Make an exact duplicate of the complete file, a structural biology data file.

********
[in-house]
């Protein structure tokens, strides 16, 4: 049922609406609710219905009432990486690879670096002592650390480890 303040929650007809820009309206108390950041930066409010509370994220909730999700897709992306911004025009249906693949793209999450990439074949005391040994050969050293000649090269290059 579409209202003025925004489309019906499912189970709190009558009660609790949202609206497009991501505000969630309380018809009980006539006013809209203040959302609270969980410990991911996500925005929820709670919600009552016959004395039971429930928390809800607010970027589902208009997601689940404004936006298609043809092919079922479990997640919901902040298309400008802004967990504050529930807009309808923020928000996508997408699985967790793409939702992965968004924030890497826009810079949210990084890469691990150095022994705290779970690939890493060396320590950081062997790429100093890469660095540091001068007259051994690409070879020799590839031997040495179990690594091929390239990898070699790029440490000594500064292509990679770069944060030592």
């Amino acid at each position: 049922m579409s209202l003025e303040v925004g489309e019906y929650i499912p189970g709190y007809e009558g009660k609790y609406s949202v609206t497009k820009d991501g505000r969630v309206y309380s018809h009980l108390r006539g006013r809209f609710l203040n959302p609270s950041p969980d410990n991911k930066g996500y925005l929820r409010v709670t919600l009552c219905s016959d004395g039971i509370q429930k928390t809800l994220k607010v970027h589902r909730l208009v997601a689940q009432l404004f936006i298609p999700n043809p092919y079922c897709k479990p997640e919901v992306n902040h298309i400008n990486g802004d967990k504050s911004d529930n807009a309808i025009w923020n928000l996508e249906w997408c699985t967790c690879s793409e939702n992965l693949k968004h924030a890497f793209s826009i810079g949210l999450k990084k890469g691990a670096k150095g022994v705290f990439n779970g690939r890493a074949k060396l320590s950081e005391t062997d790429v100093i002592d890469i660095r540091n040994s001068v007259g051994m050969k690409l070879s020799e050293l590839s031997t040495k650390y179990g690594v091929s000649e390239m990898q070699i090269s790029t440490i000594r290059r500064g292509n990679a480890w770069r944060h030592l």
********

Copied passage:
[in-house]
């Protein structure tokens, strides 16, 4: 049922609406609710219905009432990486690879670096002592650390480890 303040929650007809820009309206108390950041930066409010509370994220909730999700897709992306911004025009249906693949793209999450990439074949005391040994050969050293000649090269290059 579409209202003025925004489309019906499912189970709190009558009660609790949202609206497009991501505000969630309380018809009980006539006013809209203040959302609270969980410990991911996500925005929820709670919600009552016959004395039971429930928390809800607010970027589902208009997601689940404004936006298609043809092919079922479990997640919901902040298309400008802004967990504050529930807009309808923020928000996508997408699985967790793409939702992965968004924030890497826009810079949210990084890469691990150095022994705290779970690939890493060396320590950081062997790429100093890469660095540091001068007259051994690409070879020799590839031997040495179990690594091929390239990898070699790029440490000594500064292509990679770069944060030592």
């Amino acid at each position: 049922m579409s209202l003025e303040v925004g489309e019906y929650i499912p189970g709190y007809e009558g009660k609790y609406s949202v609206t497009k820009d991501g505000r969630v309206y309380s018809h009980l108390r006539g006013r809209f609710l203040n959302p609270s950041p969980d410990n991911k930066g996500y925005l929820r409010v709670t919600l009552c219905s016959d004395g039971i509370q429930k928390t809800l994220k607010v970027h589902r909730l208009v997601a689940q009432l404004f936006i298609p999700n043809p092919y079922c897709k479990p997640e919901v992306n902040h298309i400008n990486g802004d967990k504050s911004d529930n807009a309808i025009w923020n928000l996508e249906w997408c699985t967790c690879s793409e939702n992965l693949k968004h924030a890497f793209s826009i810079g949210l999450k990084k890469g691990a670096k150095g022994v705290f990439n779970g690939r890493a074949k060396l320590s950081e005391t062997d790429v100093i002592d890469i660095r540091n040994s001068v007259g051994m050969k690409l070879s020799e050293l590839s031997t040495k650390y179990g690594v091929s000649e390239m990898q070699i090269s790029t440490i000594r290059r500064g292509n990679a480890w770069r944060h030592l």